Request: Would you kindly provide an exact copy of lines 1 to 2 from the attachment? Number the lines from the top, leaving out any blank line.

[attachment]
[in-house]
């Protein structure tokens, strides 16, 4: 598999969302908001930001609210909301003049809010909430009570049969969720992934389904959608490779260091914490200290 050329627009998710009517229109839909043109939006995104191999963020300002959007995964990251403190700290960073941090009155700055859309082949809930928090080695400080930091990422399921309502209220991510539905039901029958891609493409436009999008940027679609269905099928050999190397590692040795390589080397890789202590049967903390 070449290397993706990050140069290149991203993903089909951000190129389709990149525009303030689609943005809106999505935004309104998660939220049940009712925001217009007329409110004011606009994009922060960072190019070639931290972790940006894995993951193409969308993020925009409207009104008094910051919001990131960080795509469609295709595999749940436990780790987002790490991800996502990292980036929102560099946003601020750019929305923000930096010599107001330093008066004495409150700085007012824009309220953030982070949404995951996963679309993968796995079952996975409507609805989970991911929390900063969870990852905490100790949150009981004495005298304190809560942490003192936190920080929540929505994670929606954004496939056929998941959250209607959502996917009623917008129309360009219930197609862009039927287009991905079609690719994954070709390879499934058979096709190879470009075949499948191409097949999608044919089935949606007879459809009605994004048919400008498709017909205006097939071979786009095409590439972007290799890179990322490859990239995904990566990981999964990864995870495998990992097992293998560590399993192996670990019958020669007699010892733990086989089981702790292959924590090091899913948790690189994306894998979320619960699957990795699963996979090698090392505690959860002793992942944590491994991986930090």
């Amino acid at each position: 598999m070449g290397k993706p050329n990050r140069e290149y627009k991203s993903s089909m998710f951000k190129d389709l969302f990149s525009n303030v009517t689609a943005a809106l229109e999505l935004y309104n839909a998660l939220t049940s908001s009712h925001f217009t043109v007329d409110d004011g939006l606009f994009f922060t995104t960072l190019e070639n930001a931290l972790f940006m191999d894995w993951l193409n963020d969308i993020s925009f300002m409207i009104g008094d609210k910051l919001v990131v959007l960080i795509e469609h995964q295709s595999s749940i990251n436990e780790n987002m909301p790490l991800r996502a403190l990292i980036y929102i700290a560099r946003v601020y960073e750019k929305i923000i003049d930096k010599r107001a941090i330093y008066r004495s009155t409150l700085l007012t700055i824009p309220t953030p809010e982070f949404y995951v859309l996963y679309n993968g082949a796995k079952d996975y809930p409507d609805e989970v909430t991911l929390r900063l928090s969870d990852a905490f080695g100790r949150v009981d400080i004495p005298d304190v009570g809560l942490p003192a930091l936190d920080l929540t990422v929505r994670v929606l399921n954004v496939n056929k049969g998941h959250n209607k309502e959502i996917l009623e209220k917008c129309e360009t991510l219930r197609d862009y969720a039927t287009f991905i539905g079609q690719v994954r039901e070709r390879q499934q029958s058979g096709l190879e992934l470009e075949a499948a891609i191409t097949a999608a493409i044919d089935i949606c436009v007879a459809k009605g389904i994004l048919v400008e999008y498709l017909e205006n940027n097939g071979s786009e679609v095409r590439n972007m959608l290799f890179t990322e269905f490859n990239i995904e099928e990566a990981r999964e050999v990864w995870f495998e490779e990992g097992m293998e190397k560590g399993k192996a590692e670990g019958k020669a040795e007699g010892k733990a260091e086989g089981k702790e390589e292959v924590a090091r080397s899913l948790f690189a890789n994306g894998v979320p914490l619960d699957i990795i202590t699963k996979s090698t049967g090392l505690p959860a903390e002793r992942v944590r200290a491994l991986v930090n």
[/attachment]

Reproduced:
[in-house]
């Protein structure tokens, strides 16, 4: 598999969302908001930001609210909301003049809010909430009570049969969720992934389904959608490779260091914490200290 050329627009998710009517229109839909043109939006995104191999963020300002959007995964990251403190700290960073941090009155700055859309082949809930928090080695400080930091990422399921309502209220991510539905039901029958891609493409436009999008940027679609269905099928050999190397590692040795390589080397890789202590049967903390 070449290397993706990050140069290149991203993903089909951000190129389709990149525009303030689609943005809106999505935004309104998660939220049940009712925001217009007329409110004011606009994009922060960072190019070639931290972790940006894995993951193409969308993020925009409207009104008094910051919001990131960080795509469609295709595999749940436990780790987002790490991800996502990292980036929102560099946003601020750019929305923000930096010599107001330093008066004495409150700085007012824009309220953030982070949404995951996963679309993968796995079952996975409507609805989970991911929390900063969870990852905490100790949150009981004495005298304190809560942490003192936190920080929540929505994670929606954004496939056929998941959250209607959502996917009623917008129309360009219930197609862009039927287009991905079609690719994954070709390879499934058979096709190879470009075949499948191409097949999608044919089935949606007879459809009605994004048919400008498709017909205006097939071979786009095409590439972007290799890179990322490859990239995904990566990981999964990864995870495998990992097992293998560590399993192996670990019958020669007699010892733990086989089981702790292959924590090091899913948790690189994306894998979320619960699957990795699963996979090698090392505690959860002793992942944590491994991986930090």